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And he points to a painting in Florence of the Trinity in Santa Maria Novella painted by Masaccio, which has one of the early paintings to show you a wonderful sense of perspective.
You see Christ on the cross, you see Mary and Joseph, they're turning toward him.
Leitor, a quem muito agradeço, enviou-me um vídeo interessantíssimo.
Nele Eric Kandel, neurocientista que já recebeu um Nobel, disserta sobre um tema que me é especialmente caro. O que é aquela coisa especial, difícil de verter em palavras, que transforma uma obra numa obra-prima?
If you focus on peripheral vision, which sees the broad outlines, you do better at seeing the smile.
O Walking Dead Brasil disponibiliza este espaço para comentários e discussões dos temas apresentados na matéria acima.
And he said that the problem with art history is, it's going to go down the tubes because it's too anecdotal, it's too descriptive, it doesn't have enough of a science base. And the science it should relate itself to is psychology.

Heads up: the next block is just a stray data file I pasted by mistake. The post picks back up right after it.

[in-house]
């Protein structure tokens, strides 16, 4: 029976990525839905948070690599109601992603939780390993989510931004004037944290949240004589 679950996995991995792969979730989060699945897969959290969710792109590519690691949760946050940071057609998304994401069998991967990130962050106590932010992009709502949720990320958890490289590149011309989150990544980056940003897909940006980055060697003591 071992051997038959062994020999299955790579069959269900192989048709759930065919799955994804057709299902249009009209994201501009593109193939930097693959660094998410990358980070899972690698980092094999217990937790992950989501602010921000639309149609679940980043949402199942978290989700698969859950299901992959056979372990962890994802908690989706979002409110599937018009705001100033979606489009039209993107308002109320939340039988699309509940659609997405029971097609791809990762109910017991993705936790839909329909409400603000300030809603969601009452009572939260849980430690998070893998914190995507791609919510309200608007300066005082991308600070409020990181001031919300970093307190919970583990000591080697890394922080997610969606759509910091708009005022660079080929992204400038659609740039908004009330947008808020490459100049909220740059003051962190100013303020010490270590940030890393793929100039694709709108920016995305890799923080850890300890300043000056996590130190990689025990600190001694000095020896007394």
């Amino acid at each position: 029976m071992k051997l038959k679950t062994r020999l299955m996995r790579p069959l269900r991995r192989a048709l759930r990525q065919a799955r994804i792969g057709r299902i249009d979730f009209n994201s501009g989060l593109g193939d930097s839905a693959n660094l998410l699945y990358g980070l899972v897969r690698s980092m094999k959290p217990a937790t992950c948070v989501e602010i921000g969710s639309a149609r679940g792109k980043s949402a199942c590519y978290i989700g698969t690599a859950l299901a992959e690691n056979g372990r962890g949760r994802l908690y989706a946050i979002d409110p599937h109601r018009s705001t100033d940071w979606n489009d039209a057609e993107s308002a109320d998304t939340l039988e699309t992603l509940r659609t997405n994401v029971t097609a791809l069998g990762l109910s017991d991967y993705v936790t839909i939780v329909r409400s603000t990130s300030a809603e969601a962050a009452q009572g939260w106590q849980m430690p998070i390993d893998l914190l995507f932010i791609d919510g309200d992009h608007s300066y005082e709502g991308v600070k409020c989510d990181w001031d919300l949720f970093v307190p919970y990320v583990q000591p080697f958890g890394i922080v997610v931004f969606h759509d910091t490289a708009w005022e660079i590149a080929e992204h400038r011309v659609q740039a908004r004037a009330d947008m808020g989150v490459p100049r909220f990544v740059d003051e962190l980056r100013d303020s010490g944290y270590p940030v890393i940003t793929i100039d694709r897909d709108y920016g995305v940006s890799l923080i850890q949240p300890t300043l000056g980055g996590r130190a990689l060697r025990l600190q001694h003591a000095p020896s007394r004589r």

And the key problem that it should address right off is the beholder's share.
Bdend-1g /* Trending Now */ /* Center Rail */ #ya-center-rail .profile-banner-default .ya-ba-title #Stencil . Bgc-lgr #ya-best-answer, #ya-qpage-msg, #ya-question-detail, li.ya-other-answer .tupwrap .comment-text /* Right Rail */ #Stencil . Bxsh-003-prpl #yai-q-answer, #ya-trending, #ya-related-questions h2. Fw-300 .qstn-title #ya-trending-questions-show-more, #ya-related-questions-show-more #ya-trending-questions-more, #ya-related-questions-more /* DMROS */ .And Marge Livingston has made the point, it's how you focus on it.If you focus on it with central vision, which sees detail, you don't see the smile.So you and I look at that Masaccio painting, we would have somewhat different responses to it which means that the beholder's share varies for each of us because we see somewhat different things in the painting. He said, if that means that beholder's share varies, it means you and I must be creating different images in our brain about that particular portrait.So even though you and I are looking at the same object in the world, we are creating slightly different visual impressions in the mind.
God is above, he looks down, the two donnas at the side, they're looking -- they're all looking at Christ.